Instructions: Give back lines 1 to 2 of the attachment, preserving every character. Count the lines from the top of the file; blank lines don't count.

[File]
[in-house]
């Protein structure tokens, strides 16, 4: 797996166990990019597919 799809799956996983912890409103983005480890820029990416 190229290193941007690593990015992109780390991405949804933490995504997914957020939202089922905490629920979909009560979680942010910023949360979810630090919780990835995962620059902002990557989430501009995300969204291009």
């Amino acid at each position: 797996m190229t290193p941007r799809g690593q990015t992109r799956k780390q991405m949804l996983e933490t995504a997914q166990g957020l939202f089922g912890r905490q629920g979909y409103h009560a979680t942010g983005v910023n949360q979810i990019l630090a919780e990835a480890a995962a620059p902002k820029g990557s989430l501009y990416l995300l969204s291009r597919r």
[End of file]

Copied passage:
[in-house]
């Protein structure tokens, strides 16, 4: 797996166990990019597919 799809799956996983912890409103983005480890820029990416 190229290193941007690593990015992109780390991405949804933490995504997914957020939202089922905490629920979909009560979680942010910023949360979810630090919780990835995962620059902002990557989430501009995300969204291009």